June 22, 2009 in City, Outdoors

Elderly swan a dad again after 22 years

By The Spokesman-Review
 

The drought is over for a geriatric but persistent trumpeter swan which has sired the first cygnets since 1987 at Turnbull National Wildlife Refuge.

The four grayish-white puffballs hatched near the headquarters south of Cheney apparently on Father’s Day weekend.

The elegant male trumpeter, nicknamed Solo, is likely the refuge’s elder seasonal wildlife resident and one of the oldest documented anywhere among his rare species.

After his original mate was killed on their nest by a predator in 1988, Solo continued to return year after year to defend his territory even without a mate.

The few times he’s attracted a female to the refuge, the pairings weren’t successful in nesting. Mike Rule, refuge wildlife biologist, said it was possible that Solo had simply grown too old to procreate.

While trumpeters are known to live 20 to 30 years in the wild, banding records indicate that Solo is between 33 and 46 years old, Rule said.

“He had a mate with him this year and we’ve been checking them regularly since we found her sitting on a nest at Cheever Lake about a month ago,” said Nancy Curry, refuge manager.

“I had checked on Friday and saw her with no movement around the nest,” Curry recalled on Monday, after “getting a feeling” that she should go check the nest again.

“She was on the nest, and as I watched (through a spotting scope) I saw some little white things by her tail; then a head popped up. I was jumping up and down by that time.”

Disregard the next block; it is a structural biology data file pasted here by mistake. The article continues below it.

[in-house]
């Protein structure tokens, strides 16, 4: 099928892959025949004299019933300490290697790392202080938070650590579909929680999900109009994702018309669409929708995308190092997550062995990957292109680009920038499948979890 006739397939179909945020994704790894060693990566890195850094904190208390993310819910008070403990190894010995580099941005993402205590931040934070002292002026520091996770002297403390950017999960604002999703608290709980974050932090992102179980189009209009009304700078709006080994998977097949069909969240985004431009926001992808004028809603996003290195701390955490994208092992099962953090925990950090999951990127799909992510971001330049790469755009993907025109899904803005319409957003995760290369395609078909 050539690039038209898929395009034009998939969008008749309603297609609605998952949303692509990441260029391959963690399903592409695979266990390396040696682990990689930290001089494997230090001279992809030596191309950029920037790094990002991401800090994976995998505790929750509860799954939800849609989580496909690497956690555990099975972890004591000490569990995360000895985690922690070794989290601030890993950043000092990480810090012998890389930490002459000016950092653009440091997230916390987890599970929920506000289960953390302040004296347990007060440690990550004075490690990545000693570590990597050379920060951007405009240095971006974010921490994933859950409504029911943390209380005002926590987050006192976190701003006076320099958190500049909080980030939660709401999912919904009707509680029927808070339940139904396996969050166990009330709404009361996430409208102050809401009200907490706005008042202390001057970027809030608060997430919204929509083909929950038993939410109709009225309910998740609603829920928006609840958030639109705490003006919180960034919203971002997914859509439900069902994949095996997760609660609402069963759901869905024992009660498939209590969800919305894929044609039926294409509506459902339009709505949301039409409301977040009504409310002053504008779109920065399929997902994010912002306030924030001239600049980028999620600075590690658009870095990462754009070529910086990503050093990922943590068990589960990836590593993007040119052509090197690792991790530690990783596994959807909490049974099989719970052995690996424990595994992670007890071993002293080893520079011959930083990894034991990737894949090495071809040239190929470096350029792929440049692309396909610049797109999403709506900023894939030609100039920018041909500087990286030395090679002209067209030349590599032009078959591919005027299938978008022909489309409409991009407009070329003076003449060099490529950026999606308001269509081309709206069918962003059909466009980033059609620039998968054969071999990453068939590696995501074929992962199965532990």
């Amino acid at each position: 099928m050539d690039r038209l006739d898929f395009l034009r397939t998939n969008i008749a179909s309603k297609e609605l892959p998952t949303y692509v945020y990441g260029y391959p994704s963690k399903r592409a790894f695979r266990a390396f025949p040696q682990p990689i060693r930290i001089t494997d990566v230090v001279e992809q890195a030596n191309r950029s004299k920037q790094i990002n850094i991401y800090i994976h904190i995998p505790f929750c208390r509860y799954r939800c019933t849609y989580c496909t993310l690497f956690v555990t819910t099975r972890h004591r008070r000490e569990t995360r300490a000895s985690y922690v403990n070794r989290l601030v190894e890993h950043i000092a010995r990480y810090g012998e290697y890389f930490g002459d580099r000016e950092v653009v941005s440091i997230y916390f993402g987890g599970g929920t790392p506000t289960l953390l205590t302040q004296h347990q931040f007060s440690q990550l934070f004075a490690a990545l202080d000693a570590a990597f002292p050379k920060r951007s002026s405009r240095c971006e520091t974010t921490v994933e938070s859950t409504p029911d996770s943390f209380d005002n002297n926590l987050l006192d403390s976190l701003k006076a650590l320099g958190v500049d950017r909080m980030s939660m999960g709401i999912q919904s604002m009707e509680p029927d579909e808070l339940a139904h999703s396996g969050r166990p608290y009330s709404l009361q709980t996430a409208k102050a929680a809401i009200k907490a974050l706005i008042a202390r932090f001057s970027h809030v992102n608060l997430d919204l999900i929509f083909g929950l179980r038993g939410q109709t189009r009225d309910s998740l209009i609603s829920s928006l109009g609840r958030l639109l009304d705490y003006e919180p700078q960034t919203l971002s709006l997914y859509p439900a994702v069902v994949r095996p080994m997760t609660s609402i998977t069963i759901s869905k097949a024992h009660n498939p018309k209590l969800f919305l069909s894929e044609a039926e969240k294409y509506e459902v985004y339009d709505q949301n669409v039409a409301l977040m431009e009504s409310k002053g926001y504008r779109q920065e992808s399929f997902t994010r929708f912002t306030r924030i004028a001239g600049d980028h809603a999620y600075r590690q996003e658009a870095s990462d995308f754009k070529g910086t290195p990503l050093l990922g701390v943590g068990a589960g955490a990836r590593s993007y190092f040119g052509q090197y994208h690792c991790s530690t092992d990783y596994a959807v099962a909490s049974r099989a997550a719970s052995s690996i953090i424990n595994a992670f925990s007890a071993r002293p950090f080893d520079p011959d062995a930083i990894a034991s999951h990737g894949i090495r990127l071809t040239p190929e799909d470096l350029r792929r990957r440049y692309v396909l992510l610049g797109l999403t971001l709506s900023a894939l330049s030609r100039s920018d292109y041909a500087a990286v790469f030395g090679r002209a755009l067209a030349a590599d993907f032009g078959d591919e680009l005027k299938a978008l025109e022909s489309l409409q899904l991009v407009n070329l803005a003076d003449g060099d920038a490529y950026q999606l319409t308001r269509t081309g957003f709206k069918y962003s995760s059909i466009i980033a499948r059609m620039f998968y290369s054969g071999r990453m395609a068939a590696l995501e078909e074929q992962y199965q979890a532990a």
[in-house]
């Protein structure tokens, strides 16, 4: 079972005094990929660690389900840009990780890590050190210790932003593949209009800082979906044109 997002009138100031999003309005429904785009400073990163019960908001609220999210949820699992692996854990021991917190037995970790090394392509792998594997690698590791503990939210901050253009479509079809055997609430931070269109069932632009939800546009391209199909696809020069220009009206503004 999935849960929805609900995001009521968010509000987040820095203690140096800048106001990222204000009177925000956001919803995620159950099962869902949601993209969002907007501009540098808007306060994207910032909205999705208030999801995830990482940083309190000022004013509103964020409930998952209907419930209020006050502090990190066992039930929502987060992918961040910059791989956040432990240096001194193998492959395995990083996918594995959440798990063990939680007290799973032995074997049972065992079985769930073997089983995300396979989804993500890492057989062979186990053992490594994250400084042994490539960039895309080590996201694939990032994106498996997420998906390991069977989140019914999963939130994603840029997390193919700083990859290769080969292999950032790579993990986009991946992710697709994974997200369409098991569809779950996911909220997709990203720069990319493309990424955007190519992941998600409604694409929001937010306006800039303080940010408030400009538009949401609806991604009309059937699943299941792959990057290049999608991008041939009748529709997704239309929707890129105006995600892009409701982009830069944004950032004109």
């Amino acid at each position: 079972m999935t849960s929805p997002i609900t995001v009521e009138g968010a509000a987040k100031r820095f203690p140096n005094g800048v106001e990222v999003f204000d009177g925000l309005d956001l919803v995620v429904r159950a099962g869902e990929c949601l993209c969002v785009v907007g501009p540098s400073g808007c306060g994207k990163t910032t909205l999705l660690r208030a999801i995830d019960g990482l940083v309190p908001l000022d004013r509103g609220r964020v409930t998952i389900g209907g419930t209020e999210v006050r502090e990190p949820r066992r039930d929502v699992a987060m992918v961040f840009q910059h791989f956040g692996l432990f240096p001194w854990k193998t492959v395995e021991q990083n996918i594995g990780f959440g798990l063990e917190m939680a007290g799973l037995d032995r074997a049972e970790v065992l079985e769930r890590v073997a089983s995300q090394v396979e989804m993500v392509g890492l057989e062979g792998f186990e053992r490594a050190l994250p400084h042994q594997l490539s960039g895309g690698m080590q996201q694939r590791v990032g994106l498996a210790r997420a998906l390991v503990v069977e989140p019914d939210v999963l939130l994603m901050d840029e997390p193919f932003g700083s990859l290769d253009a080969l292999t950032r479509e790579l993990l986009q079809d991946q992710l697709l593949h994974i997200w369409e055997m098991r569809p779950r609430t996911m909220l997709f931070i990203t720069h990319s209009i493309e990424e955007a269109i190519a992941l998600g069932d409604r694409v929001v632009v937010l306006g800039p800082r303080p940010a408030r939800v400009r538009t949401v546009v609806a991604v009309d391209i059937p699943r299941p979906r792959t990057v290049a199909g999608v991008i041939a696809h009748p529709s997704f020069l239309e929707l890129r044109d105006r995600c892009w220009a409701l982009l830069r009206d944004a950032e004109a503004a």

With Solo dutifully on guard just a few feet away, the pen led her brood of cygnets off the nest and into the water for Curry to see.

“They already had a little size to them, but cygnets can go into the water within a day after they hatch,” Curry said.

“Male swans, (cobs) are quite attentive. They will sit on the eggs when the female needs to feed and they stick around to raise the cygnets.”

Solo’s life has had its share of drama. He soared with the success of fathering up to a third of the 122 cygnets known to have hatched since trumpeters were introduced to Turnbull in the mid 1960s, Rule said.

Trumpeter swans pair for life, but if a mate is killed, they often will look for a new companion. While Solo still had the vinegar to defend his territory and the swagger to attract a few mates after his first was killed, his breeding attempts were unfruitful for 22 years — until this season.

“He’s an interesting bird, and we still don’t know exactly where he goes for winter, although judging how quickly he’s here every March at ice out, it’s probably not too far,” Rule said.

Trumpeter swans, named for their distinct trumpet-like call, are the largest native waterfowl species in North America. Young trumpeters cannot fly until they are 100 to 120 days old.

Family groups usually remain together throughout the first winter, which leaves Turnbull Refuge enthusiasts eager to see what the next chapter in Solo’s drama delivers next spring.


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